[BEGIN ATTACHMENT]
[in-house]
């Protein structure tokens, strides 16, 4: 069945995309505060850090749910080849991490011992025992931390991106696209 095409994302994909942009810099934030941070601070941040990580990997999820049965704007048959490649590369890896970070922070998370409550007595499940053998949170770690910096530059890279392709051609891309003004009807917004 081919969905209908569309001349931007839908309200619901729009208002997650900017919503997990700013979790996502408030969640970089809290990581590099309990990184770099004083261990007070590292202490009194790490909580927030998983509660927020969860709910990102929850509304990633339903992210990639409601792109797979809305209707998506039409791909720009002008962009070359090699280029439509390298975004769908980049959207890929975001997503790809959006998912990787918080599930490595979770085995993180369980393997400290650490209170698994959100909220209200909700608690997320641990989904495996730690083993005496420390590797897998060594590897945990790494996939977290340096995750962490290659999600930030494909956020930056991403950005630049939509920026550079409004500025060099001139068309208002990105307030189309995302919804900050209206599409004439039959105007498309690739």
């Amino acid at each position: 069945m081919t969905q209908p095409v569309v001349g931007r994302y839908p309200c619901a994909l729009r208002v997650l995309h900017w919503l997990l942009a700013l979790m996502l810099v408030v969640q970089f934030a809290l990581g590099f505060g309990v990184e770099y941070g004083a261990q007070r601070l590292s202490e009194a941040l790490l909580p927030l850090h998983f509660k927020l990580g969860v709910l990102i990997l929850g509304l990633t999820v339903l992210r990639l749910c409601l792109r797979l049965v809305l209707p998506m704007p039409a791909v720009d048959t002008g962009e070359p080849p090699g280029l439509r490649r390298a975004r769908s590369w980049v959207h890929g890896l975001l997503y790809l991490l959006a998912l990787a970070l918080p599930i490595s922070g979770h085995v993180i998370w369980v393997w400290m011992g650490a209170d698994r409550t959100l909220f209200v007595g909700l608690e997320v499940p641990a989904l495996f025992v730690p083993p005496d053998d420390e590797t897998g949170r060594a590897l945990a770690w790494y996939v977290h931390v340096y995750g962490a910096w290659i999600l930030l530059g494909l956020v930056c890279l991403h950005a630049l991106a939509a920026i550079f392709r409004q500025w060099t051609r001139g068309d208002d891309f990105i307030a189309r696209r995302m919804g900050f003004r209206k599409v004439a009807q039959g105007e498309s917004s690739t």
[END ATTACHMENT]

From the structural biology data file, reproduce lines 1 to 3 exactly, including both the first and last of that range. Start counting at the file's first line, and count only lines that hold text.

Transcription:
[in-house]
């Protein structure tokens, strides 16, 4: 069945995309505060850090749910080849991490011992025992931390991106696209 095409994302994909942009810099934030941070601070941040990580990997999820049965704007048959490649590369890896970070922070998370409550007595499940053998949170770690910096530059890279392709051609891309003004009807917004 081919969905209908569309001349931007839908309200619901729009208002997650900017919503997990700013979790996502408030969640970089809290990581590099309990990184770099004083261990007070590292202490009194790490909580927030998983509660927020969860709910990102929850509304990633339903992210990639409601792109797979809305209707998506039409791909720009002008962009070359090699280029439509390298975004769908980049959207890929975001997503790809959006998912990787918080599930490595979770085995993180369980393997400290650490209170698994959100909220209200909700608690997320641990989904495996730690083993005496420390590797897998060594590897945990790494996939977290340096995750962490290659999600930030494909956020930056991403950005630049939509920026550079409004500025060099001139068309208002990105307030189309995302919804900050209206599409004439039959105007498309690739």
């Amino acid at each position: 069945m081919t969905q209908p095409v569309v001349g931007r994302y839908p309200c619901a994909l729009r208002v997650l995309h900017w919503l997990l942009a700013l979790m996502l810099v408030v969640q970089f934030a809290l990581g590099f505060g309990v990184e770099y941070g004083a261990q007070r601070l590292s202490e009194a941040l790490l909580p927030l850090h998983f509660k927020l990580g969860v709910l990102i990997l929850g509304l990633t999820v339903l992210r990639l749910c409601l792109r797979l049965v809305l209707p998506m704007p039409a791909v720009d048959t002008g962009e070359p080849p090699g280029l439509r490649r390298a975004r769908s590369w980049v959207h890929g890896l975001l997503y790809l991490l959006a998912l990787a970070l918080p599930i490595s922070g979770h085995v993180i998370w369980v393997w400290m011992g650490a209170d698994r409550t959100l909220f209200v007595g909700l608690e997320v499940p641990a989904l495996f025992v730690p083993p005496d053998d420390e590797t897998g949170r060594a590897l945990a770690w790494y996939v977290h931390v340096y995750g962490a910096w290659i999600l930030l530059g494909l956020v930056c890279l991403h950005a630049l991106a939509a920026i550079f392709r409004q500025w060099t051609r001139g068309d208002d891309f990105i307030a189309r696209r995302m919804g900050f003004r209206k599409v004439a009807q039959g105007e498309s917004s690739t």